2. At least Cato showed some glimpse of humanity (and an explanation of his motivations) near the end. I wonder if it was the fault of the movie rather than the book.

      3. I will say one thing for the movie: it made me want to read the book. Lois Lane said she prefers to see the movie before reading the book, because the movie almost always disappoints her afterwards. I'm starting to think she's got something here.

        My only worry is reading the book and not being able to see anyone but the actors in their spots. It was hard reading The Shining and not seeing Jack Nicholson.

        1. Yep, that's why I usually do book first, if I'm going to do both.

          I'm not one of the "wow, the movie sucked in comparison" set, though. Movies have a limited amount of time to work with stories that, if filmed, would be ten times longer. Everyone always bitches about what was left out, but they never have suggestions on what to take out if they put it in.

          1. I think a lot of beef also comes from not what was left out, but characters completely changing and having different motivations/histories. I think that can be okay, too, if the movie runs with it and does it well. But some people can't accept any changes at all.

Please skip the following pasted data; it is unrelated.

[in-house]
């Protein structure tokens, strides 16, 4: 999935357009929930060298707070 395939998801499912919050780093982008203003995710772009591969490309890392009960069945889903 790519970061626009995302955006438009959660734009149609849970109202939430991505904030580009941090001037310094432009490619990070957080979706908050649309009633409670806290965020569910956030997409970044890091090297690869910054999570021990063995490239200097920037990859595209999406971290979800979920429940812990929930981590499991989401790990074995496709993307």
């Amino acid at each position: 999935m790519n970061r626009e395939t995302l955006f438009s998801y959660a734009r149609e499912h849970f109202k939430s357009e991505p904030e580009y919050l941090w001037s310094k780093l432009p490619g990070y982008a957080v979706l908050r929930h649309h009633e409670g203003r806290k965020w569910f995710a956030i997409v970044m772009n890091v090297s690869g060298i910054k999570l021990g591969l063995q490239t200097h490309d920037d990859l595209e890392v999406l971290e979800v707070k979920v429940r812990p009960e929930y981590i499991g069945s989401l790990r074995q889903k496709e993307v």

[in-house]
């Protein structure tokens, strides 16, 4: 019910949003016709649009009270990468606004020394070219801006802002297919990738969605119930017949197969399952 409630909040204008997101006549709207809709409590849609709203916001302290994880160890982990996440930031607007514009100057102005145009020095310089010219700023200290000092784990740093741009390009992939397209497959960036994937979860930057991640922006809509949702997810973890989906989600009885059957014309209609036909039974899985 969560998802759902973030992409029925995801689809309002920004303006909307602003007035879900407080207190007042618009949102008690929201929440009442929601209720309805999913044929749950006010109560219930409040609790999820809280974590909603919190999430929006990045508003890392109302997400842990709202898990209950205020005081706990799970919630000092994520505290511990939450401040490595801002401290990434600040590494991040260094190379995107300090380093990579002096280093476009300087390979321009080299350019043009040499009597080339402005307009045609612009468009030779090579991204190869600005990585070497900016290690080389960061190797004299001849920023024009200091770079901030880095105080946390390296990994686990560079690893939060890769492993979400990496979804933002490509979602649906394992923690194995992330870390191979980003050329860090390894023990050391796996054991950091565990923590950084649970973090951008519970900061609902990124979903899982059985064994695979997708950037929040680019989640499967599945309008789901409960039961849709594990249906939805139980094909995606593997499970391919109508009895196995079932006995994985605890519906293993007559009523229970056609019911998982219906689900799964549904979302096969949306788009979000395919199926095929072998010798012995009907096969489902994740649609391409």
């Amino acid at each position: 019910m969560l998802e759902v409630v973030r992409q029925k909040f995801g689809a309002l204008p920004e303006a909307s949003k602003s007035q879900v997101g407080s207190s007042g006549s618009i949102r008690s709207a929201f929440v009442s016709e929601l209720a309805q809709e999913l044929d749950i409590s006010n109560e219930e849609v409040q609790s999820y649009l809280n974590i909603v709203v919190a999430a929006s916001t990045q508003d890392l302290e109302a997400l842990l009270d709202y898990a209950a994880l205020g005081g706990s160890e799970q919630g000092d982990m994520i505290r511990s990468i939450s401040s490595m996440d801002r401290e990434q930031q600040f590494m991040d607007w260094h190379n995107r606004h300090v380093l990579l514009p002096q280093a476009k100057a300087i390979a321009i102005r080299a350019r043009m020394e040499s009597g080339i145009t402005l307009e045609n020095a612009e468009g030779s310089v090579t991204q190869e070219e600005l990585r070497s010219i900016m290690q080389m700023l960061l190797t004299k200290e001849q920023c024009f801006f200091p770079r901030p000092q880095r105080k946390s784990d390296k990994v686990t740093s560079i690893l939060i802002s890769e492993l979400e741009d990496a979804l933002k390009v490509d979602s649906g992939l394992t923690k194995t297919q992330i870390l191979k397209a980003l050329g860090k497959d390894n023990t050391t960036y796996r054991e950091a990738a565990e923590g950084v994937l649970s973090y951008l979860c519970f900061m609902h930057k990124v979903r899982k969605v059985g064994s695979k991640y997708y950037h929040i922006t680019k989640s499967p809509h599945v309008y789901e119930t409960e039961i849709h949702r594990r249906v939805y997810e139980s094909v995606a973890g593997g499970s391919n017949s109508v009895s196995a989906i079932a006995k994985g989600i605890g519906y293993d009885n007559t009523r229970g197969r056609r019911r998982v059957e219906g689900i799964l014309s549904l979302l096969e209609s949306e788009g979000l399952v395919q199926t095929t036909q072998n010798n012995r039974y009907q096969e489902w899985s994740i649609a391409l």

1. It's true that some people are unreasonable, but I think most people are just reacting naturally when they see changes. If you go to buy a Coke, you expect Coke, not New Coke.

                A lot of people show up to a movie like The Hunger Games because they read the books, and because it has the same label, they expect it to honor the story in the book to a large degree. At some point, you change enough that you should have changed the title. I haven't seen The Hunger Games, or read the book, so I can't say one way or another on that specifically, but I sympathize in general.

                  1. True. It seems like it was probably a more valid complaint a couple decades ago. These days, once something becomes popular, it's de rigueur to make it a brand and associate as many products as possible with that brand, regardless of how slight the connection might be.

                  1. If I wanted to see the movie version of The Wild, Wild West, I wouldn't go to That Western With Will Smith And Kevin Kline.

                    Never happened. I dare you to say otherwise.